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Everything we’d like to do with LSST data, but we don’t know (yet) how

  • Željko Ivezić (a1), Andrew J. Connolly (a1) and Mario Jurić (a1)

Abstract

The Large Synoptic Survey Telescope (LSST), the next-generation optical imaging survey sited at Cerro Pachon in Chile, will provide an unprecedented database of astronomical measurements. The LSST design, with an 8.4m (6.7m effective) primary mirror, a 9.6 sq. deg. field of view, and a 3.2 Gigapixel camera, will allow about 10,000 sq. deg. of sky to be covered twice per night, every three to four nights on average, with typical 5-sigma depth for point sources of r=24.5 (AB). With over 800 observations in ugrizy bands over a 10-year period, these data will enable a deep stack reaching r=27.5 (about 5 magnitudes deeper than SDSS) and faint time-domain astronomy. The measured properties of newly discovered and known astrometric and photometric transients will be publicly reported within 60 sec after observation. The vast database of about 30 trillion observations of 40 billion objects will be mined for the unexpected and used for precision experiments in astrophysics. In addition to a brief introduction to LSST, we discuss a number of astro-statistical challenges that need to be overcome to extract maximum information and science results from LSST dataset.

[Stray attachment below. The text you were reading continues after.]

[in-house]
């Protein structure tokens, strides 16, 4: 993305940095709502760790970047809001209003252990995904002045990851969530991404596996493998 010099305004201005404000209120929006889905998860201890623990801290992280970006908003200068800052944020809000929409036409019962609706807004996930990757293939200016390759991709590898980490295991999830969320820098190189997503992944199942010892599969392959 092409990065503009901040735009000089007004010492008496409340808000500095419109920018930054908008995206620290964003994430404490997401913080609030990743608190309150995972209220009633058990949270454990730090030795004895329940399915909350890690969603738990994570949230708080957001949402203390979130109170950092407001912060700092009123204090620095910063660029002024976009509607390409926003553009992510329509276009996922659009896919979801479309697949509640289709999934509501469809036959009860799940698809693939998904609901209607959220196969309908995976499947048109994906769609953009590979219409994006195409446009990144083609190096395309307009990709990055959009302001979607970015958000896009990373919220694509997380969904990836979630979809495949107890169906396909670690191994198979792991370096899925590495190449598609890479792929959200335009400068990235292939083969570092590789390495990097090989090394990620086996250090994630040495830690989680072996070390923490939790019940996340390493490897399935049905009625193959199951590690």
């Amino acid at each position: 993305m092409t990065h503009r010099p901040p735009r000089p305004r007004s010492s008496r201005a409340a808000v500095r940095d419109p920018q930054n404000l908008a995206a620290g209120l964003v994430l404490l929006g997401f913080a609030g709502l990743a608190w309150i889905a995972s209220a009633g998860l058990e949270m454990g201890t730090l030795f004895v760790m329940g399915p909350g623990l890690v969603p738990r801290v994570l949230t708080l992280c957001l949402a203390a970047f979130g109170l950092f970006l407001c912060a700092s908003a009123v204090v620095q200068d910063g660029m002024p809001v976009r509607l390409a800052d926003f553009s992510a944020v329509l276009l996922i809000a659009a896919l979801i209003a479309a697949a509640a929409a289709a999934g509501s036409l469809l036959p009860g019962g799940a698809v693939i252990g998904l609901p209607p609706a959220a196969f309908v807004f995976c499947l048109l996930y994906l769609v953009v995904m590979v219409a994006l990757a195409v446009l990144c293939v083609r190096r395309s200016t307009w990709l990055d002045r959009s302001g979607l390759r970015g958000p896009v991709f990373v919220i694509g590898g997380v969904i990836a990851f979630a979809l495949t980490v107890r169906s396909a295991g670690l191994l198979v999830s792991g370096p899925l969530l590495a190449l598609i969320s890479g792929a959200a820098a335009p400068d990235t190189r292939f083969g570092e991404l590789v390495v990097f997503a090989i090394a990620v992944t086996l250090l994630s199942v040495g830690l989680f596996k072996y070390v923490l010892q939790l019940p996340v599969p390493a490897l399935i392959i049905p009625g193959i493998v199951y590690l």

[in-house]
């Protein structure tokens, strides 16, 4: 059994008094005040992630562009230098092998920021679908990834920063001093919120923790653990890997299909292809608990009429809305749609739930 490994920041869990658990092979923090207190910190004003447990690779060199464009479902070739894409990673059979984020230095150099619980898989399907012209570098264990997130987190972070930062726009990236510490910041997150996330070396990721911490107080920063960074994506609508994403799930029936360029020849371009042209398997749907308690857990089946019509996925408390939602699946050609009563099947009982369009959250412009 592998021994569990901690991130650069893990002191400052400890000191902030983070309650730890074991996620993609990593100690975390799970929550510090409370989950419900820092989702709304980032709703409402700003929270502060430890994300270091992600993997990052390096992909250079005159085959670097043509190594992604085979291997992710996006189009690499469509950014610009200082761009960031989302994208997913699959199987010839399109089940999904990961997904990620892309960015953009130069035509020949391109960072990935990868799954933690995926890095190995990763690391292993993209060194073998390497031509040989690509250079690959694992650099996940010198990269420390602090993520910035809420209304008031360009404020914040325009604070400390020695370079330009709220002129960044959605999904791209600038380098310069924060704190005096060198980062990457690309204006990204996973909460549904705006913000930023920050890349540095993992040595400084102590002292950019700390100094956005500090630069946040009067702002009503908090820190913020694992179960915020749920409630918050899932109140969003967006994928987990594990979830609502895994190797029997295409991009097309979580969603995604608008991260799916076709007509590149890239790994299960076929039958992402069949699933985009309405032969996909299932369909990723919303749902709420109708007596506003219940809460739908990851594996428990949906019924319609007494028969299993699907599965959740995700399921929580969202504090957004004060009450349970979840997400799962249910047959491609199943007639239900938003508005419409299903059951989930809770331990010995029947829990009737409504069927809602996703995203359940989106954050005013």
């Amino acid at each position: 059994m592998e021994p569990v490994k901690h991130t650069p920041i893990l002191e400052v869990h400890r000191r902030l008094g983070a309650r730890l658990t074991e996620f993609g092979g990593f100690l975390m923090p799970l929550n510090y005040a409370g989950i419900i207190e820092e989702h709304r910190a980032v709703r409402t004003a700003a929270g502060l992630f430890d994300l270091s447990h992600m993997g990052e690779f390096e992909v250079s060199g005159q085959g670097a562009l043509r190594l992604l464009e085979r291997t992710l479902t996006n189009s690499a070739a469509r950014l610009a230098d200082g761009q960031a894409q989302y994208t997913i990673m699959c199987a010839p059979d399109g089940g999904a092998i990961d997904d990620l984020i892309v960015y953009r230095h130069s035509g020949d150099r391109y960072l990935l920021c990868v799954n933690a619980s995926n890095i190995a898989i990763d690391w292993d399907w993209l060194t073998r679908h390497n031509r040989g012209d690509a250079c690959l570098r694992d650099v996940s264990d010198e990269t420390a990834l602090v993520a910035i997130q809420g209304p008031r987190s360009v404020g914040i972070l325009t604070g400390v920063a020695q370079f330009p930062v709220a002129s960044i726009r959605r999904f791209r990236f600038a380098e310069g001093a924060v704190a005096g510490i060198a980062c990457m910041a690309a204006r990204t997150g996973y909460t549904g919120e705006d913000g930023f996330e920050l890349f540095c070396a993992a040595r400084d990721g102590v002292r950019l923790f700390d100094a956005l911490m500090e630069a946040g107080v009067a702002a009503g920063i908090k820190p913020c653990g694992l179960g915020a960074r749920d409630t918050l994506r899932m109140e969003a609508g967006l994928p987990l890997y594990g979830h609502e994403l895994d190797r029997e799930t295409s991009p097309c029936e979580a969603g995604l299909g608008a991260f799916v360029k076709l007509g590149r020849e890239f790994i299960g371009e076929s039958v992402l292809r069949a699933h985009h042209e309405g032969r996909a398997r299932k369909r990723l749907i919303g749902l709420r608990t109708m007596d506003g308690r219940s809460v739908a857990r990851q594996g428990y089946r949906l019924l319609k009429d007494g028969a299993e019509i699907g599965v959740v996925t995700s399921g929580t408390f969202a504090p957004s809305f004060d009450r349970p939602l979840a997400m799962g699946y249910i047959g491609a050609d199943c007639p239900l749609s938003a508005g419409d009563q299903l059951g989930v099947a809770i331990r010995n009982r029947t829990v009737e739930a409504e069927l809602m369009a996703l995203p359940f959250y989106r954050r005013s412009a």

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References

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